The Pittsburgh Steelers not bringing back offensive coordinator Todd Haley for the 2018 season became pretty predictable once Mike Tomlin failed to endorse Haley on Tuesday.

Given the chance to support his play caller, Tomlin said he was still in the "gathering information" stage of figuring out what next to do with his staff. That pretty much said all we needed to hear. Less than 24 hours later, Haley reportedly was out. That's some tidy information gathering by Tomlin.

The Steelers' season-ending 45-42 loss to the Jacksonville Jaguars in the divisional round of the playoffs delivered one of the beefier offensive outputs in recent memory. The Steelers rang up 545 yards — the most the Jaguars ever have allowed in a 60-minute contest — of offense and six touchdowns against one of the league's stingiest defenses.

And yet the team's two fourth-down failures in the loss must be highlighted. Tomlin defended the calls that were made following the game, and it appeared as if quarterback Ben Roethlisberger called audibles on both plays. So whose fault were those? It remains unclear.

A lot of people point to the fact that Roethlisberger and Haley seemed to be at odds frequently, but the QB defended the play caller, and vice versa, this season. Roethlisberger added this week that their working relationship, above all else, didn't divide them personally.

"You might butt heads at times, [but] it doesn't mean that you have any personal problems," Roethlisberger said when asked about his relationship with Haley.

Haley led what has been among the NFL's best offenses over his six years as Steelers coordinator, and Roethlisberger was warming up considerably down the stretch this season. Crucial mistakes still plagued him, but the passing offense flourished amid the tension and challenges the team faced this season.

What rang out loudest from Tomlin was his vague non-answer about Haley (without naming Haley specifically), and it suggested that there might have been more at play than just the QB-OC relationship.

"What you're willing to do is what defines you and what you're willing to do on a consistent basis, how selfless are you?" Tomlin said Tuesday. "How willing are you to put our goals and agenda in front of anything that might be on your checklist or to-do list?"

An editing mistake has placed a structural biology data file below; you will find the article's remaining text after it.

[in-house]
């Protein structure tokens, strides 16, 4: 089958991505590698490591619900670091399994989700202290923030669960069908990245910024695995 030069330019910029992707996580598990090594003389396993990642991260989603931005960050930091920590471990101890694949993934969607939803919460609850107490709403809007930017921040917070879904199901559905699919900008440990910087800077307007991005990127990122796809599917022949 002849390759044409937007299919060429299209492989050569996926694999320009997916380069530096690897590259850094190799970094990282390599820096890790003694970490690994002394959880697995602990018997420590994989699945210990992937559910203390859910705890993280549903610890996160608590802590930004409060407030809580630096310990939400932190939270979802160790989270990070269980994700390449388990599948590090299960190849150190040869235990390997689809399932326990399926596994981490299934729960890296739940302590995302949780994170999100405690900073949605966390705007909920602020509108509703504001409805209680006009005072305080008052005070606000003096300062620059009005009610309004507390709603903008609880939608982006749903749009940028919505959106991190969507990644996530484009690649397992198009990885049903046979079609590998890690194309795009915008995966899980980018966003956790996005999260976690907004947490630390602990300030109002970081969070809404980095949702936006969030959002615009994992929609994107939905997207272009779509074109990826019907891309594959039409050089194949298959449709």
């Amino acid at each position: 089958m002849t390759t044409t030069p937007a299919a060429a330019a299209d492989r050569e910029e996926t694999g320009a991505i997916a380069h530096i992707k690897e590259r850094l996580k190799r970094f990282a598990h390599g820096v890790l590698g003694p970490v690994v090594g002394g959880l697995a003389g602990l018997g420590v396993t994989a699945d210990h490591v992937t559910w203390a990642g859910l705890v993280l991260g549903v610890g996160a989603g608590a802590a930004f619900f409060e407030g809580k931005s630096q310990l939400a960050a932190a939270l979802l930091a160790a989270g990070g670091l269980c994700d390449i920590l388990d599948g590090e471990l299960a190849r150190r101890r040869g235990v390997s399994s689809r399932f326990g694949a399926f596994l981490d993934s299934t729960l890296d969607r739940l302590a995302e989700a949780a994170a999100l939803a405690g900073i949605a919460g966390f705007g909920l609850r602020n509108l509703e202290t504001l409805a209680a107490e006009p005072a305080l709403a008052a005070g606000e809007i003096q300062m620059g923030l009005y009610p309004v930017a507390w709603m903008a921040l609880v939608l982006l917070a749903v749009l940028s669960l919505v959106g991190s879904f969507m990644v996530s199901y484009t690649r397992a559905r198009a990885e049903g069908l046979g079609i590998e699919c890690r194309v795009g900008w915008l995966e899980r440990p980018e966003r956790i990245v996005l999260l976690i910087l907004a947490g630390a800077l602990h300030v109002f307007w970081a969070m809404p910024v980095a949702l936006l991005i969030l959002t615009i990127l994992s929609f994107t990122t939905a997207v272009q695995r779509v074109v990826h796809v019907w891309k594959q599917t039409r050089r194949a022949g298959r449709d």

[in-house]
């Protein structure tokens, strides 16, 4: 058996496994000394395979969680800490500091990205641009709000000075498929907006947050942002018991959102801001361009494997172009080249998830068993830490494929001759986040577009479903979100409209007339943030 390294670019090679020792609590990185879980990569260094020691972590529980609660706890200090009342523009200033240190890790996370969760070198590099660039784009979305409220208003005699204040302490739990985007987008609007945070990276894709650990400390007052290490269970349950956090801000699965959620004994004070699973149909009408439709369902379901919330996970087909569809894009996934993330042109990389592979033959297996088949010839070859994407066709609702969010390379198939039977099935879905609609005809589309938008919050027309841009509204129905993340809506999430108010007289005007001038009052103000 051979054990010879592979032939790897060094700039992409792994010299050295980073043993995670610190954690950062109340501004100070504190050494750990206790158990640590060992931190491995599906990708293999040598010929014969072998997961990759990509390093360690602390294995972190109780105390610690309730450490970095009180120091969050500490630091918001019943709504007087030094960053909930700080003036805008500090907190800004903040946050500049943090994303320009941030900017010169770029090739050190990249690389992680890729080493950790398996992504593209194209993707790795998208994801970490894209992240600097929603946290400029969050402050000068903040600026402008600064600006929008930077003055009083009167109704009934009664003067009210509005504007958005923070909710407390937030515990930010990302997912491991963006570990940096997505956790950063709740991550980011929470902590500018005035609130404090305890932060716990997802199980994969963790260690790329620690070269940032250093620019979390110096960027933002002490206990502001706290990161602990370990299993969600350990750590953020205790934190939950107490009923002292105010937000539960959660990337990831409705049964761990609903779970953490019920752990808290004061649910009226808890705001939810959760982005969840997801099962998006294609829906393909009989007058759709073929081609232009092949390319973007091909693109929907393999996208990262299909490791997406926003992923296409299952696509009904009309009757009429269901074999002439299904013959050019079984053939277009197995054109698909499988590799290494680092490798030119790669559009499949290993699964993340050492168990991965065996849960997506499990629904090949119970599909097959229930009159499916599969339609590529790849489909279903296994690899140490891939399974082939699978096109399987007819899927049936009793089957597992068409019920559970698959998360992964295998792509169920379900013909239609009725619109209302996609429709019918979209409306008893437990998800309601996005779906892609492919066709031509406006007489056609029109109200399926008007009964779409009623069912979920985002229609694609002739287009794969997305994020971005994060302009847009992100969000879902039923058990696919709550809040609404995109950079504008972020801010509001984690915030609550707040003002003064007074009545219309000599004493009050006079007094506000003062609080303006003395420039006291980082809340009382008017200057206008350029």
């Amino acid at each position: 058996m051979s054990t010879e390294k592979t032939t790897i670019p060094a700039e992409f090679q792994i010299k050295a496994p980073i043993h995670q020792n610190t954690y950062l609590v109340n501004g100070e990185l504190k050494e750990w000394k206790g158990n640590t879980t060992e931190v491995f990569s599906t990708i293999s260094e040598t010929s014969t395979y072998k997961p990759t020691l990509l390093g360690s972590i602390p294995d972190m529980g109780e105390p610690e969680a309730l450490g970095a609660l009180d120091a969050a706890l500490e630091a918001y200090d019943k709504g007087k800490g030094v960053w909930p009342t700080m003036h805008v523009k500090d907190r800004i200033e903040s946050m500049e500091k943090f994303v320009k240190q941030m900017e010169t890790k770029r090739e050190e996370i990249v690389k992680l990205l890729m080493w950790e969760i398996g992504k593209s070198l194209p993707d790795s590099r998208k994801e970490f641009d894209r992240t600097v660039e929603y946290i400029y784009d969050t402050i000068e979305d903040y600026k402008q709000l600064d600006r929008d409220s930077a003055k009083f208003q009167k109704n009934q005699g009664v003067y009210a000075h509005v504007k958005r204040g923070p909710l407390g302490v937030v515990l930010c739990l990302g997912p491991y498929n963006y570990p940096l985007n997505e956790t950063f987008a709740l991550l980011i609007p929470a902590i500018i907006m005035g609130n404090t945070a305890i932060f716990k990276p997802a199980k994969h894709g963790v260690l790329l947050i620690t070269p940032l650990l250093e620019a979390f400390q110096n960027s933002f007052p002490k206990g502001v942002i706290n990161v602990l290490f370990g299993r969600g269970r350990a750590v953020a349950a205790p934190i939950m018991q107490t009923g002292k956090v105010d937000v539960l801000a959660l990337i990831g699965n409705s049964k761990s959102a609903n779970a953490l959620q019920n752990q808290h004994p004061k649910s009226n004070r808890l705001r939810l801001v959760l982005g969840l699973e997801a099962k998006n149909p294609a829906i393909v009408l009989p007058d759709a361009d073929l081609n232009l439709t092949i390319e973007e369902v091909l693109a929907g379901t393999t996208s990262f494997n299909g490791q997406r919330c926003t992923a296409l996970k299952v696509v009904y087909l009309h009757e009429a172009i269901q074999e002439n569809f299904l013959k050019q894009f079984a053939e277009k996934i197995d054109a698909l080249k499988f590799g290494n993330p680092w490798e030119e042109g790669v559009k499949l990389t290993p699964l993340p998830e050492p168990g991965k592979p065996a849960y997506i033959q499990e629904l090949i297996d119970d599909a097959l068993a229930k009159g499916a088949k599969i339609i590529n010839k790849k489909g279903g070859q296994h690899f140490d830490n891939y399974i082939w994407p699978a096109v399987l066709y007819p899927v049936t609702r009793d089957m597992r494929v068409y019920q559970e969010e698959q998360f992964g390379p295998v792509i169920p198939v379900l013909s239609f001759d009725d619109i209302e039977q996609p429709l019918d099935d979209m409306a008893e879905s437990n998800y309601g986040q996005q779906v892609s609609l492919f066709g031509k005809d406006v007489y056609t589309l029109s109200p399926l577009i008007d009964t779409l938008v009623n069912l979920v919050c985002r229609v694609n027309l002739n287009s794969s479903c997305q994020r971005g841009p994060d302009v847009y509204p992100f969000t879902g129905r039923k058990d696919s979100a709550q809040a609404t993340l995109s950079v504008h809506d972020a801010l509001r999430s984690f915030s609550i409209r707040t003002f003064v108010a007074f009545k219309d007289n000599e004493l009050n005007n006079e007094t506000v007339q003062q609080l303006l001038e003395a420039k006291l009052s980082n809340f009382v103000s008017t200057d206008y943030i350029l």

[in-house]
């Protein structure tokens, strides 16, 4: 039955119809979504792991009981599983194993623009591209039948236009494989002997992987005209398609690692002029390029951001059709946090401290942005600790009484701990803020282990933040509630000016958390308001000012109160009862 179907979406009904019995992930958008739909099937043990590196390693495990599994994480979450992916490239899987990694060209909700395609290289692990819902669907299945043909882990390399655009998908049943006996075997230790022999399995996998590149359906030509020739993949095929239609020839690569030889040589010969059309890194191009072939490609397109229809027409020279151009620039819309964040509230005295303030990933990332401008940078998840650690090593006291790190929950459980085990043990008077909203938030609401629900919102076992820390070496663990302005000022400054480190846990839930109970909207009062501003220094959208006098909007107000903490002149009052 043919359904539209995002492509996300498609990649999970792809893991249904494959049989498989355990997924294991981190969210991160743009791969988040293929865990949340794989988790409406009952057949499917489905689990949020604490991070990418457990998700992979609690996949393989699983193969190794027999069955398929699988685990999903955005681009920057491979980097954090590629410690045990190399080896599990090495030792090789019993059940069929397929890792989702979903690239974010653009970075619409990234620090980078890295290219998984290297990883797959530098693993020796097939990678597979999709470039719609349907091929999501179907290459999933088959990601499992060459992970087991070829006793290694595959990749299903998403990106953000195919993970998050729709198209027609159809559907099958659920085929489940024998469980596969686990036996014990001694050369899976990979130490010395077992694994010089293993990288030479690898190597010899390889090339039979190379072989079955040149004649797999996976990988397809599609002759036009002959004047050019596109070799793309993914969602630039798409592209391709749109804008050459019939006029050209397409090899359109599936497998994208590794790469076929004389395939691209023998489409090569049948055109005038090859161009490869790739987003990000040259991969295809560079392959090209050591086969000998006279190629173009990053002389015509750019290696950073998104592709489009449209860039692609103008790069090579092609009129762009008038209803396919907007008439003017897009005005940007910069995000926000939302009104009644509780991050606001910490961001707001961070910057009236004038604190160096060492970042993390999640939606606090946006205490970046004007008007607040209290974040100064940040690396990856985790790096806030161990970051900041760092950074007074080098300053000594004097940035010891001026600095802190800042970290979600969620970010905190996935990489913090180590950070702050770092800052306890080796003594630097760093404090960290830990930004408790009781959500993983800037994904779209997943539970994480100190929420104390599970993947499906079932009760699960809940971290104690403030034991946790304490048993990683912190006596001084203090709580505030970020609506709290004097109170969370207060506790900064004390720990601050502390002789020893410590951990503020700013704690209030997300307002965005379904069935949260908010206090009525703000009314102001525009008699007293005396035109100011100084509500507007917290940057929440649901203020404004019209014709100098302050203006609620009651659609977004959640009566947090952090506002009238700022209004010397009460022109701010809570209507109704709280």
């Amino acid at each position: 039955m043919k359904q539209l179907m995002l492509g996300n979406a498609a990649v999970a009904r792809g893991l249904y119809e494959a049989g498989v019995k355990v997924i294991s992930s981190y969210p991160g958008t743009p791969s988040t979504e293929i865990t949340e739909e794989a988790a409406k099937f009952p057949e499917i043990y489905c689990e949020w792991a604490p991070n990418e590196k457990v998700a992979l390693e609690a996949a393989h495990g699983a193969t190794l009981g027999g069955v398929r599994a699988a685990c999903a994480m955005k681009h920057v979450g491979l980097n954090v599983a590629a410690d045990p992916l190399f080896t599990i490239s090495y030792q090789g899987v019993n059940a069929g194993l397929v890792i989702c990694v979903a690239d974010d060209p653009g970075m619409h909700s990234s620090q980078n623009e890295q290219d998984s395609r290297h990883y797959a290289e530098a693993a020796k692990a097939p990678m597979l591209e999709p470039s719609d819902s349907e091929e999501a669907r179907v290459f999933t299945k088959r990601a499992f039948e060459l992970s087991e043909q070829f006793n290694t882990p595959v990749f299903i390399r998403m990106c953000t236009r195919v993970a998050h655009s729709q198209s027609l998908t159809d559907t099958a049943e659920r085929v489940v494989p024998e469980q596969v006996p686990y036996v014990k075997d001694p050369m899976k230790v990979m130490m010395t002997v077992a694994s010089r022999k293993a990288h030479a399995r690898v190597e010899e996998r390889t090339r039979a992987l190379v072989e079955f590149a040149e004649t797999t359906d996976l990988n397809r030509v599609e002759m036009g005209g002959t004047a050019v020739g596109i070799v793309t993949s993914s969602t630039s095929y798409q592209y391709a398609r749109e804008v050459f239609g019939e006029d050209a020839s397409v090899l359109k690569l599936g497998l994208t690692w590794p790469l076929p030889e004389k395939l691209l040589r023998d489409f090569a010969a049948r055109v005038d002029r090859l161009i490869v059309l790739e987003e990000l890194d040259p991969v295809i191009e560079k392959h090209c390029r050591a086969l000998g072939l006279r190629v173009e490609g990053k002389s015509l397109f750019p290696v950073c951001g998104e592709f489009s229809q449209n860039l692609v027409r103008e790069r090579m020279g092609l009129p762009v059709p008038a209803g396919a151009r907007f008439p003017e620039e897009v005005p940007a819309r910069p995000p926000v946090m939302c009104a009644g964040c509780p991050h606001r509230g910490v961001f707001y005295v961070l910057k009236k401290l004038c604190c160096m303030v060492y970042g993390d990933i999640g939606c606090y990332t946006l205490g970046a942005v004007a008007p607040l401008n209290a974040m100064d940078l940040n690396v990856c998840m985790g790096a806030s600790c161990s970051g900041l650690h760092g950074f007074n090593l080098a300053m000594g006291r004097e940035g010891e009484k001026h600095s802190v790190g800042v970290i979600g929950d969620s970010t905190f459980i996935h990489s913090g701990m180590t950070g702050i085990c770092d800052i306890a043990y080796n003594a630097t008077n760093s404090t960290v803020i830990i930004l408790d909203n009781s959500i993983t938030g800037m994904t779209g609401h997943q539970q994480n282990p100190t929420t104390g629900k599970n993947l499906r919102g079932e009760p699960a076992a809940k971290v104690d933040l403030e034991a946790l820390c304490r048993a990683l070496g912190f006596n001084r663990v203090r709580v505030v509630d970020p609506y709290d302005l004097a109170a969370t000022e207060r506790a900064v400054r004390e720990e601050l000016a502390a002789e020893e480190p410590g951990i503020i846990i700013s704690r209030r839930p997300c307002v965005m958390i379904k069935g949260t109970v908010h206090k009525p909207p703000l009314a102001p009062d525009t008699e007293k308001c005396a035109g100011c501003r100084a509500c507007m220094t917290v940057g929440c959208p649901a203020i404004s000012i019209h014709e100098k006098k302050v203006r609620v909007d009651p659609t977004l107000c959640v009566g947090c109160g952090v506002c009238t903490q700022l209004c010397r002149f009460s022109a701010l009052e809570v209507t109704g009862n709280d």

Perhaps the Tomlin-Haley relationship is really what's at play here. Roethlisberger is famous for, as one former Steelers coach told us, "buttering both sides of the bread" when it comes to what he says publicly vs. what he privately believes. Meaning, Ben might say all is fine when it might not actually be. But in this case, it's entirely possible that the Haley-Tomlin dynamic had been taken as far as it could have.

Remember, Tomlin and former offensive coordinator Bruce Arians once reached this point, too. Arians has said he thought Tomlin was calling him following the 2011 season to give him a raise for his work. Instead, Tomlin fired him — what Arians has said he considered a "betrayal." Tomlin wanted certain changes in the offensive design to better protect the quarterback, and Arians had balked at the suggestions. There was no love lost between them after that.

Roethlisberger and Arians were extremely close, and despite the QB's soft-edged words on Haley, it's fair to say they never quite reached the same relationship that Arians and Roethlisberger ever did. It's most certainly obvious that Tomlin and Haley had reached a point of no return also.

So will the Steelers choose a replacement with whom Roethlisberger is close? He's said to work well with quarterbacks coach Randy Fichtner, and offensive line coach Mike Munchak declining a second head-coaching interview with the Arizona Cardinals seems to suggest that he's in line for a big pay raise at the very minimum.

Either way, the man who now comes into sharper focus is Tomlin. His coaching errors in the Jaguars loss are not at all above reproach, and the window to win another Super Bowl with Roethlisberger — no matter who is calling plays — is close to closing. Can Tomlin elevate this team and find harmony with his coaches and star players? If the answer is no, there are only so many people left to make scapegoats following yet another disappointing end to a season.